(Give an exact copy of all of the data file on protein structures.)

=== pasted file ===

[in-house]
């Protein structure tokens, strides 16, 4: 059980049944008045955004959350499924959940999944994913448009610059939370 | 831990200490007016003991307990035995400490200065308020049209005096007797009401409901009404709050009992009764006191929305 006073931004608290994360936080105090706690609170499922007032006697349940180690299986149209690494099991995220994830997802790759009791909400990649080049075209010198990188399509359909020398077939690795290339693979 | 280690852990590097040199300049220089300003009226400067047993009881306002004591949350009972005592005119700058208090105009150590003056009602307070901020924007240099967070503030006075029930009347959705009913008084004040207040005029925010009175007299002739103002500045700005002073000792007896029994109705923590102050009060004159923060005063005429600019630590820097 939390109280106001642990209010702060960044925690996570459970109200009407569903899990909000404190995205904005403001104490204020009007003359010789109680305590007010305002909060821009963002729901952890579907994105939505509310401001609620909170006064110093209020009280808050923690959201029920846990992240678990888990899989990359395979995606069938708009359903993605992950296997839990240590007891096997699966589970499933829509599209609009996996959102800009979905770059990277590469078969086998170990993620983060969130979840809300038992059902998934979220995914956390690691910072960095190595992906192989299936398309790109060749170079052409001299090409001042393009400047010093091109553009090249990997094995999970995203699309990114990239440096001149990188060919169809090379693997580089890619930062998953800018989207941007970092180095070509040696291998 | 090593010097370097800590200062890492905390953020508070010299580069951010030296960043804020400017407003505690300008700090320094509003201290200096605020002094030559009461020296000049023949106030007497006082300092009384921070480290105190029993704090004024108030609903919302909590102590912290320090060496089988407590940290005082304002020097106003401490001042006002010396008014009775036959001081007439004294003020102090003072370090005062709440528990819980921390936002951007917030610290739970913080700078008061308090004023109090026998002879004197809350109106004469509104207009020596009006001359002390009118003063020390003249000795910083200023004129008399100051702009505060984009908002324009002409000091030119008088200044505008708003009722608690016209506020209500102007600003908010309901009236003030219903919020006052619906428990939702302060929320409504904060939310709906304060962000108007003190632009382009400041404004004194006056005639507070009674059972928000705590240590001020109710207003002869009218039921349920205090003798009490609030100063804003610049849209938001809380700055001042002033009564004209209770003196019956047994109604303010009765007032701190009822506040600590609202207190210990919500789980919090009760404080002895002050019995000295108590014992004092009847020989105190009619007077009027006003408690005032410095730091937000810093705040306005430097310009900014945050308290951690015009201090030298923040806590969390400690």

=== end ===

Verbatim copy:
[in-house]
């Protein structure tokens, strides 16, 4: 059980049944008045955004959350499924959940999944994913448009610059939370 | 831990200490007016003991307990035995400490200065308020049209005096007797009401409901009404709050009992009764006191929305 006073931004608290994360936080105090706690609170499922007032006697349940180690299986149209690494099991995220994830997802790759009791909400990649080049075209010198990188399509359909020398077939690795290339693979 | 280690852990590097040199300049220089300003009226400067047993009881306002004591949350009972005592005119700058208090105009150590003056009602307070901020924007240099967070503030006075029930009347959705009913008084004040207040005029925010009175007299002739103002500045700005002073000792007896029994109705923590102050009060004159923060005063005429600019630590820097 939390109280106001642990209010702060960044925690996570459970109200009407569903899990909000404190995205904005403001104490204020009007003359010789109680305590007010305002909060821009963002729901952890579907994105939505509310401001609620909170006064110093209020009280808050923690959201029920846990992240678990888990899989990359395979995606069938708009359903993605992950296997839990240590007891096997699966589970499933829509599209609009996996959102800009979905770059990277590469078969086998170990993620983060969130979840809300038992059902998934979220995914956390690691910072960095190595992906192989299936398309790109060749170079052409001299090409001042393009400047010093091109553009090249990997094995999970995203699309990114990239440096001149990188060919169809090379693997580089890619930062998953800018989207941007970092180095070509040696291998 | 090593010097370097800590200062890492905390953020508070010299580069951010030296960043804020400017407003505690300008700090320094509003201290200096605020002094030559009461020296000049023949106030007497006082300092009384921070480290105190029993704090004024108030609903919302909590102590912290320090060496089988407590940290005082304002020097106003401490001042006002010396008014009775036959001081007439004294003020102090003072370090005062709440528990819980921390936002951007917030610290739970913080700078008061308090004023109090026998002879004197809350109106004469509104207009020596009006001359002390009118003063020390003249000795910083200023004129008399100051702009505060984009908002324009002409000091030119008088200044505008708003009722608690016209506020209500102007600003908010309901009236003030219903919020006052619906428990939702302060929320409504904060939310709906304060962000108007003190632009382009400041404004004194006056005639507070009674059972928000705590240590001020109710207003002869009218039921349920205090003798009490609030100063804003610049849209938001809380700055001042002033009564004209209770003196019956047994109604303010009765007032701190009822506040600590609202207190210990919500789980919090009760404080002895002050019995000295108590014992004092009847020989105190009619007077009027006003408690005032410095730091937000810093705040306005430097310009900014945050308290951690015009201090030298923040806590969390400690």